Embracing RSS readers for all my online reading has been the best possible decision during a time when I had to run a few projects simultaneously and needed a way to keep my information sources organized.
RSS readers are one of the best apps to have in your tool box as they’re incredibly flexible and can assist in any activity.
RSS 101. What is it?
This one is for the uninitiated. RSS derives from Really Simple Syndication and has been around since the creation of the Internet as we know and love it today. Through RSS, users are able to follow content from numerous sites simultaneously and in real time.
Using an RSS reader, you can subscribe to a site’s RSS feed and syndicate new posts as soon as they’re published. Each new post is then displayed in a chronological timeline, so that you’re able to catch up with all your favorite sites with a quick browse.
There are many RSS feed readers out on the market ranging in price and capabilities based on what you need them for.
How to use an RSS feed reader?
If you’ve never used an RSS feed reader, don’t worry. The tool is fairly intuitive and every RSS reader operates by the same basic principles:
· Choose a site you’d like to follow and subscribe to its RSS feeds, which are XML files in the site’s source code. Since RSS is not quite as popular, you might have to dig around to find the RSS feed (or even generate one yourself). Some RSS readers can automatically detect an RSS feed like Inoreader’s browser extension.
· Posts appear within minutes of their publication in chronological order. You click on each article to view its content.
· Articles and other text-based posts will either be displayed in full or will feature an excerpt and then redirect you to the site.
· RSS readers have evolved in the past decade to include a lot more than blogs, news sites and forums – there’s support for Twitter, Facebook, Instagram, podcasts, newsletters and YouTube.
6 main benefits of using an RSS feed reader
You can explore the best on the web
Quality of content is a primary concern. What am I reading? Can I trust the friend who shared an article with me to have done their research? What about the random article that’s popped up in my feed? There’s so much personal responsibility involved.
RSS feed readers only display information you’ve chosen, so there’s that certainty that you won’t see anything of dubious quality.
You can personalize your profile
You can do just about anything with your RSS feed reader depending on what you need it for and how much you can pay for extra features. Not a few companies use RSS readers for their marketing whether that’s brand monitoring or social media listening. A lot of powerful features are available at a certain price point.
But that doesn’t mean you need to spend money for your reader to be useful. Most readers have a lot of filtering and organisational features from tags to labels to folders and commands.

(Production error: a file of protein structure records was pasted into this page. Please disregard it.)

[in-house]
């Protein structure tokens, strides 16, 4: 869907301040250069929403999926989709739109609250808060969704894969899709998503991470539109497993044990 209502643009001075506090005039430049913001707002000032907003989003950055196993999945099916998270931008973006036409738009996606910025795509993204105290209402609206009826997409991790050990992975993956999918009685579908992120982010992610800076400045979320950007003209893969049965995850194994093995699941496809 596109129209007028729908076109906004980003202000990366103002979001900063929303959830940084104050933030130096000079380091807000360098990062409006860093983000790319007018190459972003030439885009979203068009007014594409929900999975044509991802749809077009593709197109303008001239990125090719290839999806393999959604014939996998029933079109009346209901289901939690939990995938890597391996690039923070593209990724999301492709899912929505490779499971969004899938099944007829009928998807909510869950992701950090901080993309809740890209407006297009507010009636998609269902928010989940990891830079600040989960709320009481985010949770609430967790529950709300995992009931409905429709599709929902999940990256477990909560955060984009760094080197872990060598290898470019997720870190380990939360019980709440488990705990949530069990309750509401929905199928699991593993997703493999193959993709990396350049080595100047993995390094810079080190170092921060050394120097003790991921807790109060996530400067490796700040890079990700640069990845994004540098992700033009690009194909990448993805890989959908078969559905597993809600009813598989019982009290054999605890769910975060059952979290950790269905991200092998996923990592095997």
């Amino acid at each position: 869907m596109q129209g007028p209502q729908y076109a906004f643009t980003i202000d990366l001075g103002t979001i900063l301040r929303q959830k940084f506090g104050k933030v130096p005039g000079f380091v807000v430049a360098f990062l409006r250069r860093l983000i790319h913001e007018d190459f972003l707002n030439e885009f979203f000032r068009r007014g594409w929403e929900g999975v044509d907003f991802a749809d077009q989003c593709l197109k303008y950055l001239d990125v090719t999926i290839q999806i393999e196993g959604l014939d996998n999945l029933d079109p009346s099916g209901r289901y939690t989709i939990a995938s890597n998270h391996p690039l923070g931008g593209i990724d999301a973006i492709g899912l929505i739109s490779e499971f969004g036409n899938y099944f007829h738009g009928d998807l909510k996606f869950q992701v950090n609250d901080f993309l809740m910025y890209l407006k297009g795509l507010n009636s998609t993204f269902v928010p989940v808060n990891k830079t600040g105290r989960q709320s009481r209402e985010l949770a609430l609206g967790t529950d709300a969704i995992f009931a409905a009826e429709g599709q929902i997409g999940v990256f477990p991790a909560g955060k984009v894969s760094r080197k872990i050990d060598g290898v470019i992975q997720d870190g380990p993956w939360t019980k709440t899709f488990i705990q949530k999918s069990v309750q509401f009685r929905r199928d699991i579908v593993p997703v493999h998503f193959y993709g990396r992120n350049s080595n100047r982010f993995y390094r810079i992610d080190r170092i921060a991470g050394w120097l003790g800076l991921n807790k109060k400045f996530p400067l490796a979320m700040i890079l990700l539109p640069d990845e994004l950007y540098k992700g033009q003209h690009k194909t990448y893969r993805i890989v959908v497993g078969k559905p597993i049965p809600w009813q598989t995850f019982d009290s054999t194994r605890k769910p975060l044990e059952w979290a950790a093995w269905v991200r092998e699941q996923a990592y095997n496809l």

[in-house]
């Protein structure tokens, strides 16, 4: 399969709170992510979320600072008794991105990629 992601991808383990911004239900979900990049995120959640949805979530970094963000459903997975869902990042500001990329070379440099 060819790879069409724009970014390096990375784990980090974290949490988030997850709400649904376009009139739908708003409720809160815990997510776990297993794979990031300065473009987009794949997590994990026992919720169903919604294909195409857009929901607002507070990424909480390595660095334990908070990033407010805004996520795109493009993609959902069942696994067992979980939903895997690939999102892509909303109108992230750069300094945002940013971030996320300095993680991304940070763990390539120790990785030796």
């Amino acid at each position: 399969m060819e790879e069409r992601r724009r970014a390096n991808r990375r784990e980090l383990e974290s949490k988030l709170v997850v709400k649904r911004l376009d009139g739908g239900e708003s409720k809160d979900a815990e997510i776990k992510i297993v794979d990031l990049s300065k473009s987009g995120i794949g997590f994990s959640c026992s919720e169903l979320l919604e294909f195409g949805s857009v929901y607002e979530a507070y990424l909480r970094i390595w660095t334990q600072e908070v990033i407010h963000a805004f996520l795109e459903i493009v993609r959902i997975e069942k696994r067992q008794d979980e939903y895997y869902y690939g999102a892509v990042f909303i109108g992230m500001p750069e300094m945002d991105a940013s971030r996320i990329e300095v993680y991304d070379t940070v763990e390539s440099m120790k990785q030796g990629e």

You can save time from browsing
Time wasted on browsing is also significantly reduced. RSS feed readers are fully automated so you don’t need to do any manual checks on whether new content has been published. Because you syndicate from multiple sources, you also cut out the process of jumping from site to site.
Browsing for fresh content is also immediately solved as most readers have their own database of popular feeds and collections available to users. Feedly and Inoreader are the best examples on the efficacy of research when you have the most subscribed feeds across topics like news, business and technology all neatly displayed.
You do not receive spam from other websites
Spam comes in many forms. The most popular, which is also a trend that shows no sign of ever dying off, is the pop-up ad. I absolutely hate visiting a site to read an article and having to go through at least two pop-ups to get to the content.
No, I don’t want to enable notifications from your site. I don’t want to subscribe to your newsletter and I certainly don’t want your free white paper or tutorial. I just want to read your article. There’s no pop-ups in RSS feed readers. You’re receiving the content without any bells and whistles.
There’s also the spam from having to deal with ads, which up until now could be circumvented by ad blockers, but now websites lock content until you’ve whitelisted the site… My answer – either don’t bother or add it to your RSS feed reader.
You have everything at one place
You don’t have to work in a research-heavy line of work to appreciate the convenience of the RSS feed reader. Organisation has never been easier and you only have to open one application to view it all. That’s perhaps the most valuable feature of RSS feed readers. You have every type of media and publications together.
Modern RSS reader apps have offline modes as well, which makes it even easier to check in on all subscriptions whenever you need to browse articles whether you’re in a flight or on a getaway in the wilderness.
You receive only the things you want
Say goodbye to distractions. I’ve a great weakness when it comes to social media, which makes my Facebook and Twitter timelines terrible for my concentration in the long run. I easily open ten – fifteen tabs with random articles, which are far from relevant and a time sink. RSS readers keep your feed trimmed from distractions. What you view is what you want to see.
RSS keeps you focused and involved with what you’re reading in a meaningful way. If you’re a procrastinator, I heartily recommend RSS as a productivity tool to stay on target and always meet your deadlines.